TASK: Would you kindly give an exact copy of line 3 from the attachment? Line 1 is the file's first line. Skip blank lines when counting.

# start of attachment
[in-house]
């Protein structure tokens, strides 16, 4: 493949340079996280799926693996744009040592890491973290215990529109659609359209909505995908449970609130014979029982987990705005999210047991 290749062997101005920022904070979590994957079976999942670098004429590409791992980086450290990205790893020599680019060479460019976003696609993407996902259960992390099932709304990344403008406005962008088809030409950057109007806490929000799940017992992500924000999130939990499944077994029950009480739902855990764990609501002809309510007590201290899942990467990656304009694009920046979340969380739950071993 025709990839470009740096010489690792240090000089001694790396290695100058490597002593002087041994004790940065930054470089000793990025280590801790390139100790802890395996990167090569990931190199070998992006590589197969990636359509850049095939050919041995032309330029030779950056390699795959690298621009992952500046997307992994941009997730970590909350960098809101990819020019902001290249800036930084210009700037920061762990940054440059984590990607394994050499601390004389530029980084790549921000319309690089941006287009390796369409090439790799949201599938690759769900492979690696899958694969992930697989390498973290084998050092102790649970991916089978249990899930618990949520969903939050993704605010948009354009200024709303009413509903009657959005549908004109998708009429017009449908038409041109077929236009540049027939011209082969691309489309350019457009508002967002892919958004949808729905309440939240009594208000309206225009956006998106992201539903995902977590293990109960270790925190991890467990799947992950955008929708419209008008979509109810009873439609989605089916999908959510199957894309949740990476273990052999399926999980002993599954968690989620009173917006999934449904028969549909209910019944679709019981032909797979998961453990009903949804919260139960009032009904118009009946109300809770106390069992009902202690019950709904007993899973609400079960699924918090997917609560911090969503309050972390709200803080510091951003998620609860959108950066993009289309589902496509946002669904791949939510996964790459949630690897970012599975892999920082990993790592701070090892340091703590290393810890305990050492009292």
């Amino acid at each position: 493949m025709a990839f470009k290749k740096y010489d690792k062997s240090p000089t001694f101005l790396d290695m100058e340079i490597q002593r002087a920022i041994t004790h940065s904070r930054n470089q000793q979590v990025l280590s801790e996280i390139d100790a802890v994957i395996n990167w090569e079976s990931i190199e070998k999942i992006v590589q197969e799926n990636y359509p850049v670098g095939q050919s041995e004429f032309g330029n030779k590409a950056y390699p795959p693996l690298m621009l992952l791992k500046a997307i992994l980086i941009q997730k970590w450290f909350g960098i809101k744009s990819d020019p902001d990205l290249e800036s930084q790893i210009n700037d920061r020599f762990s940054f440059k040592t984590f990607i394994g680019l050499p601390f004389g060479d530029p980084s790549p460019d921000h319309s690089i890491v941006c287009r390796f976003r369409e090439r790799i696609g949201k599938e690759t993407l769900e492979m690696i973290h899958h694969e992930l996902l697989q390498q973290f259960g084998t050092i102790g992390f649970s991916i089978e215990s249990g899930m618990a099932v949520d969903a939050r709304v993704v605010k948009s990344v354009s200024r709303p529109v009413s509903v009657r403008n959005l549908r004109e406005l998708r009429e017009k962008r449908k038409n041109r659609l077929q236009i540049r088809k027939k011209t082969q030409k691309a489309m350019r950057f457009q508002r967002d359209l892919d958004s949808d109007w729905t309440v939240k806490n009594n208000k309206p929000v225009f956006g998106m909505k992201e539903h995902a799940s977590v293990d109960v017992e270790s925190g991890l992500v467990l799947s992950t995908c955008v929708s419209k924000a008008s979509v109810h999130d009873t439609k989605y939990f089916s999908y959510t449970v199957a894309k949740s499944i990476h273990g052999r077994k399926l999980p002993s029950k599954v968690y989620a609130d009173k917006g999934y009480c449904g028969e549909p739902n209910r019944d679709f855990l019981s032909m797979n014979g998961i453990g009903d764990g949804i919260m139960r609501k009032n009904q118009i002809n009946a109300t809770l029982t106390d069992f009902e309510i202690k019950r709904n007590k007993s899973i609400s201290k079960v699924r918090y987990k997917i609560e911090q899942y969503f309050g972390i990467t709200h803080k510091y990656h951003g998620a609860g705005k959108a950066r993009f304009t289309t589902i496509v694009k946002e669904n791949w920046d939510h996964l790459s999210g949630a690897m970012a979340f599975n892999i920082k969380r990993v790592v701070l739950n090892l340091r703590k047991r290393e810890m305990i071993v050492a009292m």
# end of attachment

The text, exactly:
């Amino acid at each position: 493949m025709a990839f470009k290749k740096y010489d690792k062997s240090p000089t001694f101005l790396d290695m100058e340079i490597q002593r002087a920022i041994t004790h940065s904070r930054n470089q000793q979590v990025l280590s801790e996280i390139d100790a802890v994957i395996n990167w090569e079976s990931i190199e070998k999942i992006v590589q197969e799926n990636y359509p850049v670098g095939q050919s041995e004429f032309g330029n030779k590409a950056y390699p795959p693996l690298m621009l992952l791992k500046a997307i992994l980086i941009q997730k970590w450290f909350g960098i809101k744009s990819d020019p902001d990205l290249e800036s930084q790893i210009n700037d920061r020599f762990s940054f440059k040592t984590f990607i394994g680019l050499p601390f004389g060479d530029p980084s790549p460019d921000h319309s690089i890491v941006c287009r390796f976003r369409e090439r790799i696609g949201k599938e690759t993407l769900e492979m690696i973290h899958h694969e992930l996902l697989q390498q973290f259960g084998t050092i102790g992390f649970s991916i089978e215990s249990g899930m618990a099932v949520d969903a939050r709304v993704v605010k948009s990344v354009s200024r709303p529109v009413s509903v009657r403008n959005l549908r004109e406005l998708r009429e017009k962008r449908k038409n041109r659609l077929q236009i540049r088809k027939k011209t082969q030409k691309a489309m350019r950057f457009q508002r967002d359209l892919d958004s949808d109007w729905t309440v939240k806490n009594n208000k309206p929000v225009f956006g998106m909505k992201e539903h995902a799940s977590v293990d109960v017992e270790s925190g991890l992500v467990l799947s992950t995908c955008v929708s419209k924000a008008s979509v109810h999130d009873t439609k989605y939990f089916s999908y959510t449970v199957a894309k949740s499944i990476h273990g052999r077994k399926l999980p002993s029950k599954v968690y989620a609130d009173k917006g999934y009480c449904g028969e549909p739902n209910r019944d679709f855990l019981s032909m797979n014979g998961i453990g009903d764990g949804i919260m139960r609501k009032n009904q118009i002809n009946a109300t809770l029982t106390d069992f009902e309510i202690k019950r709904n007590k007993s899973i609400s201290k079960v699924r918090y987990k997917i609560e911090q899942y969503f309050g972390i990467t709200h803080k510091y990656h951003g998620a609860g705005k959108a950066r993009f304009t289309t589902i496509v694009k946002e669904n791949w920046d939510h996964l790459s999210g949630a690897m970012a979340f599975n892999i920082k969380r990993v790592v701070l739950n090892l340091r703590k047991r290393e810890m305990i071993v050492a009292m």